Arborio rice gives the best results for risotto. That and a homemade vegetable, beef or chicken broth is all you need. Make more than you need of the risotto; with the extra you can make arancina – rice balls stuffed with mozzarella or ground beef previously sauteed with tomato and fresh herbs.
On my first visit to Sicily many years ago, I experienced street food; the rice balls were popular with venders and they were delicious. They freeze well and, with a salad and a little tomato sauce on the side, they are great for a snack or big meal. Any leftovers of shellfish, vegetables, meat, herbs, cooked beans, ricotta and mascarpone can be incorporated into a risotto.
I like a nice platter of antipasti as a first course with fresh marinated veggies, olives, hard-boiled eggs and a sprinkle of fresh herbs like basil, cilantro, parsley and mint.
A good pan like mine is an investment. It cooks nicely, with even heat and it can go from stovetop or oven to table.
Pick up any of Oliver’s books and you will quickly learn how to create simple and delicious meals in very little time. And if you’d like to slip into that farmhouse kitchen with Julia and her culinary friends, pick up the wonderful “The Tenth Muse: My Life in Food,” by Judith Jones, the legendary editor. It is an absolutely charming memoir with recipes by the woman who played a seminal role in shaping the American food revolution.
In a pan, heat to simmer 1 quart of stock, veggie, chicken or beef.
Sweat 1 carrot, 2 ribs of celery, including the leaves, and 1 medium onion roughly chopped, in 1 tablespoon each of olive oil and butter, for about 3 minutes.
Add 3 cloves of chopped garlic and saute for a few minutes, stirring all the while.
Add about 1 pound of arborio rice, a sprig of fresh thyme and raise the heat, stirring to coat the rice, moving the rice for a few minutes.
Add 1 teaspoon of salt and 1/2 cup of white wine, vermouth or Marsala.
Once the rice absorbs the wine, add 1 cup of broth, which you have heated.
Repeat. Allow each cup to be absorbed into the rice before you add the next cup, stirring all the while until the rice is soft but has a little bite to it.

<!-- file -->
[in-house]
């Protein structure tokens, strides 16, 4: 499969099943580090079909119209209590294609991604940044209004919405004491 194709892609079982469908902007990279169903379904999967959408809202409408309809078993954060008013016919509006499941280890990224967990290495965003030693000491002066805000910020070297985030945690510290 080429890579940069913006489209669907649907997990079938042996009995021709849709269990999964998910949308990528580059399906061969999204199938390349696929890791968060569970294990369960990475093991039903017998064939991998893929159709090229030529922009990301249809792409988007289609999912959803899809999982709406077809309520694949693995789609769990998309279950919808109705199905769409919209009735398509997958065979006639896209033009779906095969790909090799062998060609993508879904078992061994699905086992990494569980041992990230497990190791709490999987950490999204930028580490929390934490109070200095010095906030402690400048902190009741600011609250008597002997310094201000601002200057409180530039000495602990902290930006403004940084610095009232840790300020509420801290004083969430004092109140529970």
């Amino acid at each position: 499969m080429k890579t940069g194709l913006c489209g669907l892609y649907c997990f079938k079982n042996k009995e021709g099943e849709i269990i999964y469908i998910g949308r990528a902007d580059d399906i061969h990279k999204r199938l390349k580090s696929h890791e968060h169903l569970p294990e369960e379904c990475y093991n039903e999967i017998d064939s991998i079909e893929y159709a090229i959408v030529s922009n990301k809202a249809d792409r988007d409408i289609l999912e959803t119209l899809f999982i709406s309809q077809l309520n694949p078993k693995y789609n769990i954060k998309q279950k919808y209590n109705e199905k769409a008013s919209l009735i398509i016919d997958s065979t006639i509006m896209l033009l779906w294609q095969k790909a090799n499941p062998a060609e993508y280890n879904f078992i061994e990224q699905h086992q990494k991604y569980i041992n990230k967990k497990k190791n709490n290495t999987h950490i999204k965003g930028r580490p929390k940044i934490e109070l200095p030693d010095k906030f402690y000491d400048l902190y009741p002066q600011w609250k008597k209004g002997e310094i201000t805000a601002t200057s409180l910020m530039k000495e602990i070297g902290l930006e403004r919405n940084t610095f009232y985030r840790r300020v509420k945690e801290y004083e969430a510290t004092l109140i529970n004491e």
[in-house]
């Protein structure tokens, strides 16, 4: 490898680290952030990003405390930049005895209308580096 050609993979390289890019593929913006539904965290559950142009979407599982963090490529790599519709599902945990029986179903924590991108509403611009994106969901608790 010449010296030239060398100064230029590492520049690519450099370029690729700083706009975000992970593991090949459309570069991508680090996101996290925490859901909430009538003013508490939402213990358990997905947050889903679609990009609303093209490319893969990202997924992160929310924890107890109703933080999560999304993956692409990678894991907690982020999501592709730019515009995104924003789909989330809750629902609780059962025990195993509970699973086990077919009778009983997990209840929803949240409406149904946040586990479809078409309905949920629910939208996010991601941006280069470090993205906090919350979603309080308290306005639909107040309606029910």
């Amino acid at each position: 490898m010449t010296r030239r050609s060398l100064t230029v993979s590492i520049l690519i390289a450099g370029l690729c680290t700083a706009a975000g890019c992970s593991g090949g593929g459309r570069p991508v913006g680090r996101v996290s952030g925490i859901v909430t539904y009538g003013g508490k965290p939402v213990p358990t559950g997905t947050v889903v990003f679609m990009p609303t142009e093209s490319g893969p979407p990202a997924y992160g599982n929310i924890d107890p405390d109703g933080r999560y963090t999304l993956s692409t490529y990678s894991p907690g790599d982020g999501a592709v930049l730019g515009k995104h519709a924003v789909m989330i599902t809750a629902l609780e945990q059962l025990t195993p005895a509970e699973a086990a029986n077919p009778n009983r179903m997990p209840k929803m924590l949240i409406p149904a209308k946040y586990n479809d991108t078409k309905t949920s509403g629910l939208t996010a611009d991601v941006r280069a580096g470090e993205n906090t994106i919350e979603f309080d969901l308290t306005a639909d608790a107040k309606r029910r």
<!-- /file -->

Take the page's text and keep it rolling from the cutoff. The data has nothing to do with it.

Remove from the heat and add 5 tablespoons of butter and 1/4 cup of Pecorino Romano and any prepared ingredients, like vegetables, seafood, beans, etc.
Close your eyes and imagine you are in Milano.
Bring 1 1/2 quart of water to a boil with 1 teaspoon of salt, half of an onion, a sprig of thyme and a few sprigs of flat leaf parsley.
Add a 1 1/2 pound lobster, putting it head-first into the boiling water; cover the pot to prevent escape and close the blinds so you won’t be noticed by crustacean rights activists.
Incidentally, my pot, as mentioned above, is perfect for this as it is for so many of my preparations.
After the water comes back to a boil, time the cooking – the lobster should take about 10 minutes.
Remove it from the pan with tongs. Save the water.
After the lobster cools, remove the meat and cut it up with a kitchen shears into bite-size pieces. Save the tomalley as well.
Place the lobster shells back into the water and simmer for 30 minutes or more. Strain and use this “broth” for the risotto. You can add more vegetable broth if needed.
At serving time, gently fold the meat and the tomalley into the heated risotto with a few tablespoons of broth and butter to moisten.
Pass grated cheese. Close your eyes and imagine you are in Maine, on the coast, on a beautiful spring day.